"Widespread mortgage fraud in China"

But there's "negligible" laundering activity going on here in NZ according to some.

Oh yes, all the Chinese buyers that have bought over here in the last 5 years have used 100% honestly earned money.

For much of this year, going back to March, primary dealers are hoarding about the same as they did during the worst parts of 2011 and the 2012 slowdown as well as the “global turmoil” resulting from the “rising dollar.” The question is why.

The answer is scarcity, as in both collateral as well as liquidity preferences that institutions simply refuse to let go of. The lack of quality collateral is as remarkable as, and related to, the lack of recovery. A real economic advance would create its own collateral on increasingly generous terms, at least further greasing the wheels for it as it spins all around the world under redistribution of dealers (both domestic as well as foreign). When you all you have are UST’s, you don’t have much, let alone enough.

It is as consistent a projection as there can be in any market right now, but one practically no one recognizes. Instead, the mainstream continues to be mesmerized, if still disappointed, by all the “money printing” done, and still being done, by central banks. It is therefore never considered as to why the interest rate fallacy continues forward a whole decade later. Low interest rates, as in the thirties, tell us money is tight not loose (and certainly not stimulus; prolonged low interest rates are evidence of failed stimulus).

What’s notable for the intermediate term is that repo fails, and therefore the unnatural dearness of collateral instruments like T-bills, are escalating again. For the second time in less than three months, repo fails for a single week added up to $400 billion. That is a rarity even for a repo market that going back to 2011 (unsurprisingly) can’t ever seem to get out of the Fed’s way. Transitory factors indeed. Read more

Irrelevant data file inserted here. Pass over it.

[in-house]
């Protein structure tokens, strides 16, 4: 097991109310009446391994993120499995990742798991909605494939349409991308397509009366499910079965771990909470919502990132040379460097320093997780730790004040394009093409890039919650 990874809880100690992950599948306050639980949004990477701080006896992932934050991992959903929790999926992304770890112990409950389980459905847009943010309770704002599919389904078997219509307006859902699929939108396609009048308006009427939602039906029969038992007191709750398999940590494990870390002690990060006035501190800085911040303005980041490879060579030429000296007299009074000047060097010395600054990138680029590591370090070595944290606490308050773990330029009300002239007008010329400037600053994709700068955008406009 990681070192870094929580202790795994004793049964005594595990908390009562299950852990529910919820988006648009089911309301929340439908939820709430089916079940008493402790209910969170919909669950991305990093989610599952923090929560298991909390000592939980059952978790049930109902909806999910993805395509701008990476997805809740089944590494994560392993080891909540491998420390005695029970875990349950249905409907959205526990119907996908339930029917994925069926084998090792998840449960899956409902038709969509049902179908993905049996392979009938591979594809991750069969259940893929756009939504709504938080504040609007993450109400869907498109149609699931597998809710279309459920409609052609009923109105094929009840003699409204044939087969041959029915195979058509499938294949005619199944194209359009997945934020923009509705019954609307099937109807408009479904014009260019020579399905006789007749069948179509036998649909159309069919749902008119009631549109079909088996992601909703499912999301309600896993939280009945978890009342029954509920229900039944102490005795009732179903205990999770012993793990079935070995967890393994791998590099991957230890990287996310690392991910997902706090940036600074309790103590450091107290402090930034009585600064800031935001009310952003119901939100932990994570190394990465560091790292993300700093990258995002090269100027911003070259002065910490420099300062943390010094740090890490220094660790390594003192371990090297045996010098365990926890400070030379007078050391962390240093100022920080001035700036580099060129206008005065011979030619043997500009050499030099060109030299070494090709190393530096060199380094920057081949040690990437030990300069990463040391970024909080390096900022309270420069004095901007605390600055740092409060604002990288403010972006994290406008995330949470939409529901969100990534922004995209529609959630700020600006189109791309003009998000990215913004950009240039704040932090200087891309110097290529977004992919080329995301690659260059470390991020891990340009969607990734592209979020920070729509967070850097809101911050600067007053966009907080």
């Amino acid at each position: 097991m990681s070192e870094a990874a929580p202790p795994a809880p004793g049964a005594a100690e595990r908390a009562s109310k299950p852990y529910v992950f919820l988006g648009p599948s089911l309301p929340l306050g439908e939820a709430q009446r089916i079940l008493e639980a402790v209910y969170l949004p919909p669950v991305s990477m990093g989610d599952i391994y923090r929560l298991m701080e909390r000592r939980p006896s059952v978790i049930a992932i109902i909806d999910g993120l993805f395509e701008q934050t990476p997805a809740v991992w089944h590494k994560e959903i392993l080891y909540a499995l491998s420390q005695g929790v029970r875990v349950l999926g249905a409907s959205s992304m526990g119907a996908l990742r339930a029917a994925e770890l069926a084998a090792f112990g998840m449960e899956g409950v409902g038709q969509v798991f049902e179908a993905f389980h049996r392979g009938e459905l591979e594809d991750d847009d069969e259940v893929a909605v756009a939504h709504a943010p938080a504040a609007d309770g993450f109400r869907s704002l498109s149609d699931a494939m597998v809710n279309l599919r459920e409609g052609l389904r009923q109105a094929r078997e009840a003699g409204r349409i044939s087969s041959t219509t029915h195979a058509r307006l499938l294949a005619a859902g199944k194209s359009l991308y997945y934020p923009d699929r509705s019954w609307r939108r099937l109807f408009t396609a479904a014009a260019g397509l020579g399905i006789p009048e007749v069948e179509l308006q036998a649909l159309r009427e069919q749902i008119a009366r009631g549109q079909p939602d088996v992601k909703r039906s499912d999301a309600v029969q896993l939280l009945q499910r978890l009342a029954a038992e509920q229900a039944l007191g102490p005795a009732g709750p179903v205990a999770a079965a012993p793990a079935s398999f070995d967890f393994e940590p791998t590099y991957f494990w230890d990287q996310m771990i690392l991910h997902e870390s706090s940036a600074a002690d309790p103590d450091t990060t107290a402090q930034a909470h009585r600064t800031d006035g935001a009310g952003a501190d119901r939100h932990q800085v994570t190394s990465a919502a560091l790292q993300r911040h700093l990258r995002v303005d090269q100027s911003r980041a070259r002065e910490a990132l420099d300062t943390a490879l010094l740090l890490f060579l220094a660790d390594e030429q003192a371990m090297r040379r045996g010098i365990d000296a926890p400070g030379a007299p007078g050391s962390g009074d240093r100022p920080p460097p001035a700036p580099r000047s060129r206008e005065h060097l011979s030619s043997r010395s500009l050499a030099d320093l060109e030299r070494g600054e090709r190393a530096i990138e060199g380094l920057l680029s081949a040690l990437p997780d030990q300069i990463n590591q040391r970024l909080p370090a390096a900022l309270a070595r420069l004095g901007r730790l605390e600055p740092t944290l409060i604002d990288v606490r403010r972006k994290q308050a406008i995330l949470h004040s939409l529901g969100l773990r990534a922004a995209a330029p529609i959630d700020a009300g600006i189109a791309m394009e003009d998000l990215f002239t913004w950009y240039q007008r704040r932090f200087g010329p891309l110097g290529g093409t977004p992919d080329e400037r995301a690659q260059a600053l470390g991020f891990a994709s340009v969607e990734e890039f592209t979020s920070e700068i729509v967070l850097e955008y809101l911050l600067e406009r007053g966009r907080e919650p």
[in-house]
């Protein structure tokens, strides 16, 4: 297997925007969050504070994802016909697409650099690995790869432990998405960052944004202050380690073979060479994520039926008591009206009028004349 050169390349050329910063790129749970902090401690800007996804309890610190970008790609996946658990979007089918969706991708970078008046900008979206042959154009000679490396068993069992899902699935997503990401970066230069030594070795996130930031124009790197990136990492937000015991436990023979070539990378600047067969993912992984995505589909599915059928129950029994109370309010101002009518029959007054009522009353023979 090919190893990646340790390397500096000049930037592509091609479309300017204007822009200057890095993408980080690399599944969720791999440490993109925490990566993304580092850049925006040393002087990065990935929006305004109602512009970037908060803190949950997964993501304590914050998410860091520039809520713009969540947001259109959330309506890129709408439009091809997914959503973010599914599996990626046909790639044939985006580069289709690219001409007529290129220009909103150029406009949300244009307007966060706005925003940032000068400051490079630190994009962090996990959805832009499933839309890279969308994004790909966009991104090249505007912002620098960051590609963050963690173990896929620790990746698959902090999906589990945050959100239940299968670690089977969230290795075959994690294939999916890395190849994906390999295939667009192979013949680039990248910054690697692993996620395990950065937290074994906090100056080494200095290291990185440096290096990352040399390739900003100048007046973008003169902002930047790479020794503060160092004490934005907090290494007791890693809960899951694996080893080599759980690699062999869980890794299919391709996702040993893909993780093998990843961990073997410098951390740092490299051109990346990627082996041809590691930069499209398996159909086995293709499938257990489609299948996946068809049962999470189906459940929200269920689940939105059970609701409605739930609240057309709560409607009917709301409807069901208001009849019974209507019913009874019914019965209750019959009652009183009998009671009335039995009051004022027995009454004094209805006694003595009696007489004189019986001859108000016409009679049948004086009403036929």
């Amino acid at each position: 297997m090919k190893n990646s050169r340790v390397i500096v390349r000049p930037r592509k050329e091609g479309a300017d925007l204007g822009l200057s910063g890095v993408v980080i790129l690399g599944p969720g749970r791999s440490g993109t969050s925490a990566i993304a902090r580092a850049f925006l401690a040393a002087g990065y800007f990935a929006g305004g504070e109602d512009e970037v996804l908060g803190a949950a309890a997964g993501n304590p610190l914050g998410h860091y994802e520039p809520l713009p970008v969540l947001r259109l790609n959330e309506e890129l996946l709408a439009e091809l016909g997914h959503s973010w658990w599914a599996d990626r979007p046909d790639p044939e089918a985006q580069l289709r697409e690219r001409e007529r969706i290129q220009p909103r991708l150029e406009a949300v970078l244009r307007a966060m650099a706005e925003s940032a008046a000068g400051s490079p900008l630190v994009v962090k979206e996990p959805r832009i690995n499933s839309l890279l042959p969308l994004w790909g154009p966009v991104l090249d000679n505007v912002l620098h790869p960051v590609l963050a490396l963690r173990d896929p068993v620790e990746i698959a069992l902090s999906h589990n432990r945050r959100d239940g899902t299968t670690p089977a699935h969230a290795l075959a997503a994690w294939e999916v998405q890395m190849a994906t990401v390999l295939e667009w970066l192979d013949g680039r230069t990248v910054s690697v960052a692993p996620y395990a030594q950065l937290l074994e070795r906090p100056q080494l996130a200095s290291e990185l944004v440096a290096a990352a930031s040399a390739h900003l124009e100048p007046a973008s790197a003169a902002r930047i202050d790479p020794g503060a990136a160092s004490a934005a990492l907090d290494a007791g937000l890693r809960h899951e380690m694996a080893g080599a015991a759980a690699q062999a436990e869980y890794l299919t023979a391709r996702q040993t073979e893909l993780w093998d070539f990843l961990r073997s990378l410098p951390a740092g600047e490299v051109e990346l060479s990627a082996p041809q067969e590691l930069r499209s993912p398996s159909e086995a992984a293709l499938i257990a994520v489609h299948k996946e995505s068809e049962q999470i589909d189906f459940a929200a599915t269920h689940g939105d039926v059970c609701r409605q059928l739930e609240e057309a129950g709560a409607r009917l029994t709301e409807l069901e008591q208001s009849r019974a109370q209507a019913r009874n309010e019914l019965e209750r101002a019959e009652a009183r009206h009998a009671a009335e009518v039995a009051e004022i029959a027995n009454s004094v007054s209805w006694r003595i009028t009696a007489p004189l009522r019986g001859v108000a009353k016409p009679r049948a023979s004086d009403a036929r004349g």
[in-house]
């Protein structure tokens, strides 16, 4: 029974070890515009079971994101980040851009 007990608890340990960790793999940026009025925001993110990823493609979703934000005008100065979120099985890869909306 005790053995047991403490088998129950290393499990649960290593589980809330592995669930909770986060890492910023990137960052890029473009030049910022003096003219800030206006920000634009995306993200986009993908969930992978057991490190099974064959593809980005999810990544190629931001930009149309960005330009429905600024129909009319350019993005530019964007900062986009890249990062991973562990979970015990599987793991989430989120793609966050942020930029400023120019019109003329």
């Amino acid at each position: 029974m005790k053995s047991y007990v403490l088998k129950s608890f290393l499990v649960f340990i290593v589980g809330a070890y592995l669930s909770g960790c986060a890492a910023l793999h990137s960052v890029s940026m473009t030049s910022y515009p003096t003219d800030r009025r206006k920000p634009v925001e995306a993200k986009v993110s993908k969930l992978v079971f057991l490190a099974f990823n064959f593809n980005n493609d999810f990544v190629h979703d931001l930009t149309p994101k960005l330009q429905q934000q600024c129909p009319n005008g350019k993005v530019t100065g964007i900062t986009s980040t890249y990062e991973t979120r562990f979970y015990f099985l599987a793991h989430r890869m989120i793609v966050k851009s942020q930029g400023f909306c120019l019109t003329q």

Pending banana republic status for the US?

Last week, rating agency DBRS raised a red flag when it calculated that in the past decade average US wages have risen by only 5.7%, while consumer debt over the same period rose 60% more, or 9.3%. However, while the US household's reliance on debt to fill in the income gaps is hardly news, on Monday JPMorgan found another, even more concerning debt inflection point: household debt, fast as it may be rising, is about to be eclipsed for the first time ever by the even faster rising federal government debt.

As JPM writes in its weekly market recap, prior to the Financial Crisis, household debt relative to federal government debt hit a high of 3 to 1 times. Since then, a combination of bank credit tightness and consumer prudence has sharply limited the growth in household debt, with liabilities increasing just 4% since 3Q 2008. However, JPM adds, "the same cannot be said of the federal government, with liabilities increasing almost 150% over the same period and nearly reaching household debt levels for the first time in modern history." Read more

Yep. Literature imitates reality;


The problem with Mortgage borrowers in China fraudulently gearing to the hilt is that they have no "skin in the game" , so they can simply walk away from the debt .

The consequence is that the Bank finds itself without sufficient provisions for such debts, insufficient value in the property , and little recourse to a man of straw .

This can lead to banks collapsing

Or just more government payouts to cover the banks.